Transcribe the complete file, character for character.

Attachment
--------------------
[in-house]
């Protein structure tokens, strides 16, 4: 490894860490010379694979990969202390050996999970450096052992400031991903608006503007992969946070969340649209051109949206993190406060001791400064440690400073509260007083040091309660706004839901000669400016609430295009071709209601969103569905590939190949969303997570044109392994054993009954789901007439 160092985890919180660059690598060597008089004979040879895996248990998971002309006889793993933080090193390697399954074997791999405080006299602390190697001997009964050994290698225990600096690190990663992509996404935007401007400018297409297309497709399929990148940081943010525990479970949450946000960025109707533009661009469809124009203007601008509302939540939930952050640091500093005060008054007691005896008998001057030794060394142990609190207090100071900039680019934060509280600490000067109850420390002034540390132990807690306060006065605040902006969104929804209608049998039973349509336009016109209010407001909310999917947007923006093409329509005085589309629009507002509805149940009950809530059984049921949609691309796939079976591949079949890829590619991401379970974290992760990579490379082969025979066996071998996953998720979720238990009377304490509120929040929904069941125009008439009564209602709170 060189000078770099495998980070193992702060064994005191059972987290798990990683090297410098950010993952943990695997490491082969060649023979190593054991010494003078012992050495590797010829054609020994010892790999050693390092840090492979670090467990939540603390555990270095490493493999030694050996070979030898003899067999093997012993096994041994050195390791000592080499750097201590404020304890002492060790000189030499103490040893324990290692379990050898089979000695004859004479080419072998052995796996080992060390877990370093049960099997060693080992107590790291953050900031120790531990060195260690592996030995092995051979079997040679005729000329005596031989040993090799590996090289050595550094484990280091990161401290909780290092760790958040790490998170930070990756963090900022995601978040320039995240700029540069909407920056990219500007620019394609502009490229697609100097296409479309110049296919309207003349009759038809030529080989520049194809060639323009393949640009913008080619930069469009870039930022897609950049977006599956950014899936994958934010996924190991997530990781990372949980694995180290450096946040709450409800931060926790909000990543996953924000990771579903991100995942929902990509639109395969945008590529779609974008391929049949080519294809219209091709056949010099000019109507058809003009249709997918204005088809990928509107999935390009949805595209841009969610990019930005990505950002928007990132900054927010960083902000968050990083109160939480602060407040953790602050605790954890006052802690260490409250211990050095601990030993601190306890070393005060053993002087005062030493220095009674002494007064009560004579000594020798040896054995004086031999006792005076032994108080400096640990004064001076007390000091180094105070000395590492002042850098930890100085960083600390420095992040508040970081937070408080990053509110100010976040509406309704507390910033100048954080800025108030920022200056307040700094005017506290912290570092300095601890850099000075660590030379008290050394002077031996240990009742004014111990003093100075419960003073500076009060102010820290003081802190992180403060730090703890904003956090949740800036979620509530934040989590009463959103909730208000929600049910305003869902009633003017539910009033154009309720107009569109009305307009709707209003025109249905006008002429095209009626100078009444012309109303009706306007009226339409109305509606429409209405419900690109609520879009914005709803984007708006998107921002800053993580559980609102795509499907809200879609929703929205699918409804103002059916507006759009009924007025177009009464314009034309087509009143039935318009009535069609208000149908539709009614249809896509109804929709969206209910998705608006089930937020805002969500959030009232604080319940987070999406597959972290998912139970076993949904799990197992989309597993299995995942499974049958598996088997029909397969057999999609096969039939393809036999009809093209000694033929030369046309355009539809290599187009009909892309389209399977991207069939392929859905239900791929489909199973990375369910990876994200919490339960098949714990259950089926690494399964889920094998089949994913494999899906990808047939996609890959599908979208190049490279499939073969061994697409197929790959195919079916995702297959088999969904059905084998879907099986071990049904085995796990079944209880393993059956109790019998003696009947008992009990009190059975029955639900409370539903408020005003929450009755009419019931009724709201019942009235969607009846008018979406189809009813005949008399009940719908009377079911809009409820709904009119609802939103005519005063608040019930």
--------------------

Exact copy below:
[in-house]
């Protein structure tokens, strides 16, 4: 490894860490010379694979990969202390050996999970450096052992400031991903608006503007992969946070969340649209051109949206993190406060001791400064440690400073509260007083040091309660706004839901000669400016609430295009071709209601969103569905590939190949969303997570044109392994054993009954789901007439 160092985890919180660059690598060597008089004979040879895996248990998971002309006889793993933080090193390697399954074997791999405080006299602390190697001997009964050994290698225990600096690190990663992509996404935007401007400018297409297309497709399929990148940081943010525990479970949450946000960025109707533009661009469809124009203007601008509302939540939930952050640091500093005060008054007691005896008998001057030794060394142990609190207090100071900039680019934060509280600490000067109850420390002034540390132990807690306060006065605040902006969104929804209608049998039973349509336009016109209010407001909310999917947007923006093409329509005085589309629009507002509805149940009950809530059984049921949609691309796939079976591949079949890829590619991401379970974290992760990579490379082969025979066996071998996953998720979720238990009377304490509120929040929904069941125009008439009564209602709170 060189000078770099495998980070193992702060064994005191059972987290798990990683090297410098950010993952943990695997490491082969060649023979190593054991010494003078012992050495590797010829054609020994010892790999050693390092840090492979670090467990939540603390555990270095490493493999030694050996070979030898003899067999093997012993096994041994050195390791000592080499750097201590404020304890002492060790000189030499103490040893324990290692379990050898089979000695004859004479080419072998052995796996080992060390877990370093049960099997060693080992107590790291953050900031120790531990060195260690592996030995092995051979079997040679005729000329005596031989040993090799590996090289050595550094484990280091990161401290909780290092760790958040790490998170930070990756963090900022995601978040320039995240700029540069909407920056990219500007620019394609502009490229697609100097296409479309110049296919309207003349009759038809030529080989520049194809060639323009393949640009913008080619930069469009870039930022897609950049977006599956950014899936994958934010996924190991997530990781990372949980694995180290450096946040709450409800931060926790909000990543996953924000990771579903991100995942929902990509639109395969945008590529779609974008391929049949080519294809219209091709056949010099000019109507058809003009249709997918204005088809990928509107999935390009949805595209841009969610990019930005990505950002928007990132900054927010960083902000968050990083109160939480602060407040953790602050605790954890006052802690260490409250211990050095601990030993601190306890070393005060053993002087005062030493220095009674002494007064009560004579000594020798040896054995004086031999006792005076032994108080400096640990004064001076007390000091180094105070000395590492002042850098930890100085960083600390420095992040508040970081937070408080990053509110100010976040509406309704507390910033100048954080800025108030920022200056307040700094005017506290912290570092300095601890850099000075660590030379008290050394002077031996240990009742004014111990003093100075419960003073500076009060102010820290003081802190992180403060730090703890904003956090949740800036979620509530934040989590009463959103909730208000929600049910305003869902009633003017539910009033154009309720107009569109009305307009709707209003025109249905006008002429095209009626100078009444012309109303009706306007009226339409109305509606429409209405419900690109609520879009914005709803984007708006998107921002800053993580559980609102795509499907809200879609929703929205699918409804103002059916507006759009009924007025177009009464314009034309087509009143039935318009009535069609208000149908539709009614249809896509109804929709969206209910998705608006089930937020805002969500959030009232604080319940987070999406597959972290998912139970076993949904799990197992989309597993299995995942499974049958598996088997029909397969057999999609096969039939393809036999009809093209000694033929030369046309355009539809290599187009009909892309389209399977991207069939392929859905239900791929489909199973990375369910990876994200919490339960098949714990259950089926690494399964889920094998089949994913494999899906990808047939996609890959599908979208190049490279499939073969061994697409197929790959195919079916995702297959088999969904059905084998879907099986071990049904085995796990079944209880393993059956109790019998003696009947008992009990009190059975029955639900409370539903408020005003929450009755009419019931009724709201019942009235969607009846008018979406189809009813005949008399009940719908009377079911809009409820709904009119609802939103005519005063608040019930």